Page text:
be an eye-opening fact for some), because "type list" is not the only
possible compile-time sequence that is useful. Again, the need for different
types of compile-time "containers" (as well as true sequences) arises from
the same fact that dictates a need to have all these lists, vectors, deques,
etc. stuff in the standard library - different containers have different
functional and performance characteristics that affect a lot of things,
starting with applicability and efficiency of particular algorithms, and
ending up with expressiveness/verbosity of the user code that uses them. (If
you don't think that compile-time algorithms' performance is that important,
most probably it's just because your metaprogramms are relatively simple;
you might want to read Dave's paper on the topic to get a sense of the issue
-; also, besides
compilation times themselves, there is another compile-time resource that is
very affected by a particular combination of algorithms/containers
combination - maximum number of recursively nested template instantiations,
which is in some sense ever more important). Boost::mpl library currently
provides three different types of compile-time sequences -
mpl::type_list/mpl::value_list (they are identical from a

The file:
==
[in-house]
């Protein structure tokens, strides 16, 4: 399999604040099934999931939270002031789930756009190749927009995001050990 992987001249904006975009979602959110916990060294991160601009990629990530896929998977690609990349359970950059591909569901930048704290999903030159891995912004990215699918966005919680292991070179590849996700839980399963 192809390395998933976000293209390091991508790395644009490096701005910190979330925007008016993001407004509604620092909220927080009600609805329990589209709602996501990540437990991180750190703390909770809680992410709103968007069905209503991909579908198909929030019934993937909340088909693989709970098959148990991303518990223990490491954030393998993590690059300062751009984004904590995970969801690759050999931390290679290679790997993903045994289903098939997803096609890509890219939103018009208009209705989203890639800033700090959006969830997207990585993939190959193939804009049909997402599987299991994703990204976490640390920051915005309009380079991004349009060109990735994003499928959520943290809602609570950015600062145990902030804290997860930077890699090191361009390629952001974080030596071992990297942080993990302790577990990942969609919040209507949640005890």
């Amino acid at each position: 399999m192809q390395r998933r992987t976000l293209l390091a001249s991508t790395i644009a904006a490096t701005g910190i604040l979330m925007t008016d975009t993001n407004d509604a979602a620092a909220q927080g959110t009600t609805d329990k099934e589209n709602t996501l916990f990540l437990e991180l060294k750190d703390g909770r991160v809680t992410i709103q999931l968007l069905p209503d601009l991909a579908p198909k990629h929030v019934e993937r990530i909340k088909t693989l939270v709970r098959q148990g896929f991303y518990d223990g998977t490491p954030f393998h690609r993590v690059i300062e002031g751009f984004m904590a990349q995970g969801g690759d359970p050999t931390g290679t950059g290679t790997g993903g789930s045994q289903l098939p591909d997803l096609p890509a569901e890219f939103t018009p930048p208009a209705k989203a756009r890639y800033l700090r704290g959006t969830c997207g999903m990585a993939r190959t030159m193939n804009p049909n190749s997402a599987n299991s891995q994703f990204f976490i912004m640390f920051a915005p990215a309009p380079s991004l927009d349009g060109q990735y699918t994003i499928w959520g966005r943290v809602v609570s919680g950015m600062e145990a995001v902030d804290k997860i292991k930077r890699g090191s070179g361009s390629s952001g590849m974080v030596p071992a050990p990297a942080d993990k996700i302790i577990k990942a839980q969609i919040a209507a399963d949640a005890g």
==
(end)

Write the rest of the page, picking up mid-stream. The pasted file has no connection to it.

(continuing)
performance/categorical point of view), mpl::type_vector and
mpl::value_range, and mpl::type_map is coming. Those templates _are_
different. They provide different compile-time performance. They are in
different sequence categories. Some of them are more expressive in
representing particular kind of sequences than the other. For example, as
Dave already said, mpl::type_vector allows compile-time random access, and
_constant time_ insertion/removal time in any position. It's an important
difference from typical type_list implementation that is a basically a
forward-access sequence with linear insertion/removal times, and yes, there
are C++ applications where it does matter. Another example is value_range
sequence, which represents an immutable random-access sorted sequence of